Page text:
Figure 2. Stress reactivity and subsequent cardiovascular status: results of meta-analyses, subgrouping, and sensitivity analyses. CaC indicates coronary calcification; DBP, diastolic BP; HRV, HR variability; HT, hypertension; IMT, intima-media thickness; MIR, myocardial ischemic response; PEP, preejection period; SBP, systolic BP. CVD high-risk population included patients with cardiac diseases, atherosclerotic diseases, hypertension, and borderline hypertension. Bold text indicates P<0.05. *Significant publication bias by the Egger method (P<0.10).

Intriguingly, subanalyses showed that associations between the greater stress reactivity and future cardiovascular risk status seemed to be more pronounced in men (r=0.117), younger populations defined as age ≤18 years old (r=0.097), and those with longer follow-up periods (≥3 years; r=0.116). In the subanalysis by the types of stressor, only the cognitive task category remained significantly associated with later cardiovascular risk status (r=0.094). When separate analyses were carried out of different cardiovascular response predictors, associations with poor cardiovascular outcomes were demonstrated for systolic and diastolic BP reactivity (r=0.096 and 0.122, respectively). The most consistent cardiovascular outcomes related to greater stress reactivity were incident hypertension and higher systolic and diastolic BPs (r=0.101, 0.117, and 0.077, respectively).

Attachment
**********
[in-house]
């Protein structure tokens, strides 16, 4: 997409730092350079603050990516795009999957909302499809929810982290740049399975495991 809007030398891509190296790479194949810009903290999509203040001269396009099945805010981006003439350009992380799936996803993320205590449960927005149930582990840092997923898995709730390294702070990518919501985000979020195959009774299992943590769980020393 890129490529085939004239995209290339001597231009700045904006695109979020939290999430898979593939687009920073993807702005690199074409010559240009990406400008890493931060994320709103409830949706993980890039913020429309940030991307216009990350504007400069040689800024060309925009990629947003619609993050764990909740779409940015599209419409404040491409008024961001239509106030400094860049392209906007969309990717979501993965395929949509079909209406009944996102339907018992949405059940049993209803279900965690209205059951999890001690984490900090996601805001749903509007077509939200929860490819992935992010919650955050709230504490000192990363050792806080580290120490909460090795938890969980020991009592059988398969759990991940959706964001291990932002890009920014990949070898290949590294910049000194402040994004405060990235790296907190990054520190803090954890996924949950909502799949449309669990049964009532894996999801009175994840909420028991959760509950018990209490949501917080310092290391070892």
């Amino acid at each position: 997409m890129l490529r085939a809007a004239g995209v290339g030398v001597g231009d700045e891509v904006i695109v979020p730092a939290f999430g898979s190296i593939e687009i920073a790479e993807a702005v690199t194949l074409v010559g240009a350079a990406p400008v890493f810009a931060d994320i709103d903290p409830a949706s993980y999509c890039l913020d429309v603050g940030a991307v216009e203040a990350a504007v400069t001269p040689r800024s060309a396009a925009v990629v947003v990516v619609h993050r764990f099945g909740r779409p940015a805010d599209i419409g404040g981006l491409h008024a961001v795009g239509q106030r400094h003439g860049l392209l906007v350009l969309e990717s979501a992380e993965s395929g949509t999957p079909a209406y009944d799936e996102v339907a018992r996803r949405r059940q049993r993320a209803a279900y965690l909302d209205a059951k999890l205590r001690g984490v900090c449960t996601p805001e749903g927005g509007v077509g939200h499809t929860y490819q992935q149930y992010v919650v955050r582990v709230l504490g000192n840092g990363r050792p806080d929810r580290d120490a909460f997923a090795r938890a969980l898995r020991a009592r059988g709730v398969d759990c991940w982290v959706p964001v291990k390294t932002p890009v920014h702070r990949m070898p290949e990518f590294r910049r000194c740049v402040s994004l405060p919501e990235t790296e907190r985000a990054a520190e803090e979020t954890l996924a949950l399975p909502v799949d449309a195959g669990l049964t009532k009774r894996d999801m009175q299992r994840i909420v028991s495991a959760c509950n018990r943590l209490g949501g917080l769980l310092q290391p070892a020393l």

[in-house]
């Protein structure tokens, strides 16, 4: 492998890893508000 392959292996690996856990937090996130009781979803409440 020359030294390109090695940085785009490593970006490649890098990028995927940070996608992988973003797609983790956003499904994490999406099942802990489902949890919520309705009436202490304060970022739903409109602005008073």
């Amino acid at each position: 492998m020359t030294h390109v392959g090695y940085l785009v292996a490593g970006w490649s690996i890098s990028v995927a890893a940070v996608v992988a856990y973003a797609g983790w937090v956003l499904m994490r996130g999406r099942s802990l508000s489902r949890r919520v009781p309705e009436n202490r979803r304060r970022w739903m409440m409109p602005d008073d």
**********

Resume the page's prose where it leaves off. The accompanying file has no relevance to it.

Stress Recovery and Subsequent Cardiovascular Status

Poor stress recovery (defined as sustained cardiovascular activation above baseline levels during the posttask recovery period) was associated with impaired future cardiovascular risk status in the overall analyses (r=0.096 [95% CI: 0.058 to 0.134]; P<0.001; Figure 3). This association was replicated in both the subanalyses on the aggregate effects and the methodologically stronger associations (r=0.081 [95% CI: 0.009 to 0.151], P=0.027, and r=0.079 [95% CI: 0.041 to 0.118], P<0.001, respectively). These analyses were all accompanied by significant publication bias of the Egger unweighted regression asymmetry test (P<0.10). The fail-safe numbers in the overall effect, aggregate effect, and methodologically stronger associations were 183, 7, and 117, respectively. This implies that the association in the overall analysis was reasonably reliable.